Hi Vijaya, the specific blend of gluten-free flours is important in this recipe for best texture. Another reader did mention using Bob’s Red Mill 1-1 Baking Flour (blue bag) and reported it worked, but we haven’t tested that so can’t guarantee the result.

  45. Rosalie says

    I actually have 2 questions before I attempt to make this fabulous sounding bread.
    1. I have an electric stove/oven so when I turn the temp down, it won’t happen instantaneously. Will that be a problem?
    2. Is it okay if my brown rice flour is extra fine? I usually get that from Vitacost. I’ve never used any other brown rice flour, so if there is something better I’m open to changing.
    Thank you so much. I have been craving a good gluten free vegan bread for far too long.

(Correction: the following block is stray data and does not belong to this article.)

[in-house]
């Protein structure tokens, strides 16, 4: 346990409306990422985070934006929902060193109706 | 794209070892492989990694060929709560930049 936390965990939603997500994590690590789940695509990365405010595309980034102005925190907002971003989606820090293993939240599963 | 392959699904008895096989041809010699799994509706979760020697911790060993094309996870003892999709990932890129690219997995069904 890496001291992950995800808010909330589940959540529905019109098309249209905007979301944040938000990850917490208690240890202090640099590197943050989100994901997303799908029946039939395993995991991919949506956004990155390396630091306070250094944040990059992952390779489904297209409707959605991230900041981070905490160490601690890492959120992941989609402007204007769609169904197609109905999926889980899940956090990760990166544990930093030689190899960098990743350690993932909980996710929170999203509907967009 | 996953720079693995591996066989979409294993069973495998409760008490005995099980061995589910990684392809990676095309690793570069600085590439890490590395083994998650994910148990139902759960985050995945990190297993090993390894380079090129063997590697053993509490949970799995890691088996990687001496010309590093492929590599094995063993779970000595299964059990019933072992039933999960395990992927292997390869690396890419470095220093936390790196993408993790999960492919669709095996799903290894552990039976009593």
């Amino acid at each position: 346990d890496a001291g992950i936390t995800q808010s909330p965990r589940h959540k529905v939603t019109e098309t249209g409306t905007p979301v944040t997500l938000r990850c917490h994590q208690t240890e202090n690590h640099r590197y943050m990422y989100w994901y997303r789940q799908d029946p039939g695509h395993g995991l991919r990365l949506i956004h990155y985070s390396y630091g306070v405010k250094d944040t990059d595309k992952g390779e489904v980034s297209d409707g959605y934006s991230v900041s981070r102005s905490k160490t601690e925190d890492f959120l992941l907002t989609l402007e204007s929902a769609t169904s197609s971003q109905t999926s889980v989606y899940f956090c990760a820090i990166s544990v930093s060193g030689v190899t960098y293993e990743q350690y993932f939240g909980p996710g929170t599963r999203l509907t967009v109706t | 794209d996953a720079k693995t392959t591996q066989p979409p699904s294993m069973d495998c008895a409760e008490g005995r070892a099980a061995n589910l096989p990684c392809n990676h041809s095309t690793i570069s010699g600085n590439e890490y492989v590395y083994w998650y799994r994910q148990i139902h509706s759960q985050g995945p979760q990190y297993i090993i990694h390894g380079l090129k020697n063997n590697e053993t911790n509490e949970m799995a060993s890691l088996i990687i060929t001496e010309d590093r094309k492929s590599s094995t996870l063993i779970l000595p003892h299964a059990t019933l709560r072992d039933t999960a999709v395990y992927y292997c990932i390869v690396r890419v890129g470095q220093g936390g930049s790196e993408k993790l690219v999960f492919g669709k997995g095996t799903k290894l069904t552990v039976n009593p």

• Avatar for Dana @ Minimalist BakerSupport @ Minimalist Baker says

      Hi Rosalie, that shouldn’t be a problem! But if you want to be sure, you can leave the oven door open for a minute or two and then close and let it come to the right temperature before adding the bread back in. If using extra fine brown rice flour, we’d suggest using a little less of it. Hope that helps! xo

  46. Brigitte says

    Hi there! Being gluten-free often means dairy-free and there are some of their foods that can be irritant such as chia. At least for me and some of the friends I know who are gluten-free. It causes a problem with joints. I wonder? Is there something I can use in place of the Chia or ground Chia in any of these recipes? Would flex be gooey enough for example? Thank you so much for your loving time in putting together all these amazing recipes! What a beautiful offering and I’m so delighted to dive in and see what I can create. One other question; do you have any Asian recipes? Thank you again for your time!

    • Avatar for Dana @ Minimalist BakerSupport @ Minimalist Baker says